The congregation would begin to engage in specific actions that affirmed the vision and began to actualize it. (As part of our worship, we have begun regular commissioning services, which acknowledge the ways church members are living out their lives as disciples and pledge the church’s support to them in that effort.)
Conversations among church leaders would formalize a new understanding of the congregation’s purpose and vision. (We used the development of a new church brochure that explains how we seek to be a disciple-forming community.)
The congregation would begin to address issues of its life and ministry from the perspective of its developing understanding of the vision for the future to which God is calling it. (This concern enters the discussion as we talk about which Sunday school curriculum would work best for us, how to make visitors feel more welcome, and how we develop the annual budget. Virtually every decision we need to make can be viewed from the perspective of being a disciple-forming congregation.)
Leaders would take every available opportunity to discuss issues related to change and vision. (I make reference to this emerging vision in sermons regularly and have developed a number of brief phrases that others in the congregation use to reinforce their own understanding of the new direction in which we are moving.)
Approaching change in this way takes time. It also takes constant attention to the ways everything in the life of a congregation can be used to further the change needed to lead the congregation more faithfully into the future.
1. Michael Fullan, Leading in a Culture of Change (San Fransisco: Jossey-Bass, 2001), 33.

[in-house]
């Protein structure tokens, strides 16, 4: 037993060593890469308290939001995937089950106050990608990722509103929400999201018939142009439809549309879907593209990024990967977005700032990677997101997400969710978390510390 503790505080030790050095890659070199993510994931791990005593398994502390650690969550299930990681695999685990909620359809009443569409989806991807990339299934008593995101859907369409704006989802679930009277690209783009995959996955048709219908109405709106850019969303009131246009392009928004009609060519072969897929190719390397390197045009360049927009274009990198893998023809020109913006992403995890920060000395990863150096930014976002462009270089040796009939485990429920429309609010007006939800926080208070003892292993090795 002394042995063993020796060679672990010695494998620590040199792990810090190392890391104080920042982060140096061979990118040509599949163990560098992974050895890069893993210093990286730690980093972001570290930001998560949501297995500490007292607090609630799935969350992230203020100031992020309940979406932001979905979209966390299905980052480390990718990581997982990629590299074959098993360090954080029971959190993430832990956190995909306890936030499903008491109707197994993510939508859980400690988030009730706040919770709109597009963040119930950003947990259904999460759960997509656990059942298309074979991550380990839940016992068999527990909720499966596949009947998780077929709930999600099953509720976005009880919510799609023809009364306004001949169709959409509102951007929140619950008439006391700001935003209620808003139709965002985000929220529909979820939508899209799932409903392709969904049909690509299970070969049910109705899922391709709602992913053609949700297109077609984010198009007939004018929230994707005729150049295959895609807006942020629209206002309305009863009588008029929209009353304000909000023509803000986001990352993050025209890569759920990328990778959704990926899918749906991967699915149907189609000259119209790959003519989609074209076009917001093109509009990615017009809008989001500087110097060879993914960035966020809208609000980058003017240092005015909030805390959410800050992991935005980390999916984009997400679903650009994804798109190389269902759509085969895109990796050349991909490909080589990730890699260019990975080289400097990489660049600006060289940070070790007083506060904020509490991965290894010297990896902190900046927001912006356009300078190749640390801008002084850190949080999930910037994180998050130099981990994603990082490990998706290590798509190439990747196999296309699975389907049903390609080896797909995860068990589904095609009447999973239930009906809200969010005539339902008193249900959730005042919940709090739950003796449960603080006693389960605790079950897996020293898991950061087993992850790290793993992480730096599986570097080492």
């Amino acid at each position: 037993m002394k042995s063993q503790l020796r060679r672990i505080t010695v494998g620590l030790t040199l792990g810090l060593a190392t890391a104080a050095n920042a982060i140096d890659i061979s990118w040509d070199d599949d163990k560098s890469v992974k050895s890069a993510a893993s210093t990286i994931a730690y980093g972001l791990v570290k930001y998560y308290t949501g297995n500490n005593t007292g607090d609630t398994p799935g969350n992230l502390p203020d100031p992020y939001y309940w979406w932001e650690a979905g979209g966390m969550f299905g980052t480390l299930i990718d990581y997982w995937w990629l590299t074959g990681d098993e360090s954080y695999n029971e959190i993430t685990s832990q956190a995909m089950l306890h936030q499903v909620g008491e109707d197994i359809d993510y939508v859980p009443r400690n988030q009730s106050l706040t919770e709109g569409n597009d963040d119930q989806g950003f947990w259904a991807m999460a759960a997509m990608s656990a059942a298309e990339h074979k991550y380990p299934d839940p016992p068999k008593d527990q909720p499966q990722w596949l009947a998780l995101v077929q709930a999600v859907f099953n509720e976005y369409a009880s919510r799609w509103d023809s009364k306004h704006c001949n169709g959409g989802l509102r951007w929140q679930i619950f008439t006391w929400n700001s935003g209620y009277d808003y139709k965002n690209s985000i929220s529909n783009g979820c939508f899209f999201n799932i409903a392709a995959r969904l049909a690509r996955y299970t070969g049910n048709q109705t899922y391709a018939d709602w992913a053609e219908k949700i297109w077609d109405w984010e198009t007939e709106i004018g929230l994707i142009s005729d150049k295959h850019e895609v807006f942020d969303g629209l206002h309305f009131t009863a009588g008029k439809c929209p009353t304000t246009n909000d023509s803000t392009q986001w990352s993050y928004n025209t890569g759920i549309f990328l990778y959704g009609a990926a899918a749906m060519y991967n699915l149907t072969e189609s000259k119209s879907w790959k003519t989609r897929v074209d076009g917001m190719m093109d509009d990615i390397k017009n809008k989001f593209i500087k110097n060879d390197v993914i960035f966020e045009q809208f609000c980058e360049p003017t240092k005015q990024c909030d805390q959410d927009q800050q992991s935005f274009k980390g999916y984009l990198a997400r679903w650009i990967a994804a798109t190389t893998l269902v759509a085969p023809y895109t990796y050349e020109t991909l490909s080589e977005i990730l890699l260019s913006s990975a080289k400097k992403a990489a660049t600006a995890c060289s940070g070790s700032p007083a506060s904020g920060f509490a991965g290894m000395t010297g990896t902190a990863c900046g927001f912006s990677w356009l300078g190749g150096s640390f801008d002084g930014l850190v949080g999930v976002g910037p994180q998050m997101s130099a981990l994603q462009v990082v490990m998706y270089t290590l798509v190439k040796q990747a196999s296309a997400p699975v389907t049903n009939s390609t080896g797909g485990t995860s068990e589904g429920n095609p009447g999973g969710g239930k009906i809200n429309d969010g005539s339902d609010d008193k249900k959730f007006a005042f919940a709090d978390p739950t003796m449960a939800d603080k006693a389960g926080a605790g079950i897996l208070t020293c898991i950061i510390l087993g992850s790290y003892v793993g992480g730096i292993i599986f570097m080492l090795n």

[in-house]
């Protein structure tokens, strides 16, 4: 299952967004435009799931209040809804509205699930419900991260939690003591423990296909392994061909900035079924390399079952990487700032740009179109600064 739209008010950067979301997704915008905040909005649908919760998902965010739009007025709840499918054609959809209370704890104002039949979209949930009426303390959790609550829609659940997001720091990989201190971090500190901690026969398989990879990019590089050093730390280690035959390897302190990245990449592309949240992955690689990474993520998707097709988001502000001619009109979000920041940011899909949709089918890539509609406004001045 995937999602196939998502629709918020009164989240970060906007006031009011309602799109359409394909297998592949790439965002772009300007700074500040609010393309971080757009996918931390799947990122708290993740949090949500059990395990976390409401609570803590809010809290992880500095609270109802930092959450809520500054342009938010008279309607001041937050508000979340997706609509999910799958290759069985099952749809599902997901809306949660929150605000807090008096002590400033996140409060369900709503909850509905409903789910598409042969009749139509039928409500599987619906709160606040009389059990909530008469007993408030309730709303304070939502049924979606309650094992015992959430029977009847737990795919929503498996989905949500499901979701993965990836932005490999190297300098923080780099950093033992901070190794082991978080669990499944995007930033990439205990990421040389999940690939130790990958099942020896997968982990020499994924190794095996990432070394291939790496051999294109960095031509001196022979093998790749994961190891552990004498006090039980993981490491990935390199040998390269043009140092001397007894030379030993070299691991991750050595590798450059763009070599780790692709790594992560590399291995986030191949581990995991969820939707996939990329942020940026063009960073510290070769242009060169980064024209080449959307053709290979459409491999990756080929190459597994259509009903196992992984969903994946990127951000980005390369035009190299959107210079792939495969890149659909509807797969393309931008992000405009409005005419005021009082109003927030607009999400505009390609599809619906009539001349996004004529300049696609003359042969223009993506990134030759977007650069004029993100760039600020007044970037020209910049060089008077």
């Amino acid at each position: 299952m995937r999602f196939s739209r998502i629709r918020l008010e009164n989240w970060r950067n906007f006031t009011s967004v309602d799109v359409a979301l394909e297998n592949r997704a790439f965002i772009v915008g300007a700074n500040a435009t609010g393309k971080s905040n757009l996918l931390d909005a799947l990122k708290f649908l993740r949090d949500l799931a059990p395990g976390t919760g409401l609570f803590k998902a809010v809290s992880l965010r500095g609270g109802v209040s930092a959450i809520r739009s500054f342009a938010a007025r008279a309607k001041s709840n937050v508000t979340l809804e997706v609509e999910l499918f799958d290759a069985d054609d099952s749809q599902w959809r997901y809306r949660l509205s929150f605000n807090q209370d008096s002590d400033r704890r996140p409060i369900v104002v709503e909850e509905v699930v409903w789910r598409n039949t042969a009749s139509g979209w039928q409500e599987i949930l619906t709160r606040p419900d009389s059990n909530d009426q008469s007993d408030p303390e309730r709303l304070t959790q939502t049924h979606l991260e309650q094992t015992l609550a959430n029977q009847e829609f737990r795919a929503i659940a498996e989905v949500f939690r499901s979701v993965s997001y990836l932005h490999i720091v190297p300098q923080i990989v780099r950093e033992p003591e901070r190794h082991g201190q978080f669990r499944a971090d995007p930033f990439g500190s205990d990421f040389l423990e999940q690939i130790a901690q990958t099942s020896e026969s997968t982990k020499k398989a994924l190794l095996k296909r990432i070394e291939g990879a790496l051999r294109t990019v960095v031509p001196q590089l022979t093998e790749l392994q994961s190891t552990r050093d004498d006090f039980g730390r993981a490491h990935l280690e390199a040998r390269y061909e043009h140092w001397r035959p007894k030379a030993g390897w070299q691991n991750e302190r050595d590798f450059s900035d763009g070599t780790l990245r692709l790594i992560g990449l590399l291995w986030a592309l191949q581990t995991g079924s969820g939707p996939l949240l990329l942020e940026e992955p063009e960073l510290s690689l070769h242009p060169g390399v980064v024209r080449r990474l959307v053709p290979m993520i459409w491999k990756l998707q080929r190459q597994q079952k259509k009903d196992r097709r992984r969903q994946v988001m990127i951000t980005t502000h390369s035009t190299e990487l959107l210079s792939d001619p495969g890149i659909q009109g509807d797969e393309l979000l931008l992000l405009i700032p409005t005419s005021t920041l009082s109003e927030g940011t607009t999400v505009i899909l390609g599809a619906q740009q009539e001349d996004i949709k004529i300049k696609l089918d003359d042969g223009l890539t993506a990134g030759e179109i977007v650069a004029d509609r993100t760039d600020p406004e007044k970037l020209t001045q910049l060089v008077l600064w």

Adapted from Heart, Mind, and Strength: Theory and Practice for Congregational Leadership by Jeffrey D. Jones, copyright © 2008 by the Alban Institute. All rights reserved.
Heart, Mind, and Strength:
Theory and Practice for Congregational Leadership
by Jeffrey D. Jones
Leadership, observes Jeffrey Jones, is never about you. What happens to you as a leader stems from a vast array of issues and dynamics over which you have little or no control. Leadership, Jones also insists, is always about you—Christ’s disciple, part of the system, an individual with your own anxieties and a personal life that shapes both your personhood and your relationships. Heart, Mind, and Strength is about dealing with the tension between these two realities. It will enhance your practice of ministry by providing well-grounded theory related to the practical concerns you encounter in the daily work of balancing what you know with who you are.
A Guide for Disciple-Forming Congregations
by Jeffrey D. Jones
By becoming congregations of disciples, churches and their individual members will prepare themselves to do the hard work of seeking God’s will and discerning God’s call, finding new possibilities in old answers as well as radically new ways to be and to do church. Jones guides readers through what it means to be a disciple, from key experiences that contribute to the growth of disciples to the practices of disciple-forming congregations.
Seeing Hope in a World of Change
by Gary and Kim Shockley
Drawing on their more than thirty years of pastoral and church consulting experience, the Shockleys illustrate the power of imagination using personal stories born of their own quest to be faithful in ministry. They also show readers that imagining church is a shared experience among God’s people. When we imagine the church, we are co-creators with the Master Designer, Chief Architect, and Greatest Creator, and can help others imagine church. They remind leaders, "If you can’t see it, neither will anyone else."
Leading Change in the Congregation:
Spiritual and Organizational Tools for Leaders
by Gilbert R. Rendle
Many books have been written about leadership and change, but until now none has focused on the kind of change that tears at a community’s very fabric. Alban senior consultant Gil Rendle provides a respectful context for understanding change, especially the experiences and resistances that people feel. Rendle pulls together theory, research, and his work with churches facing change to provide leaders with practical diagnostic models and tools.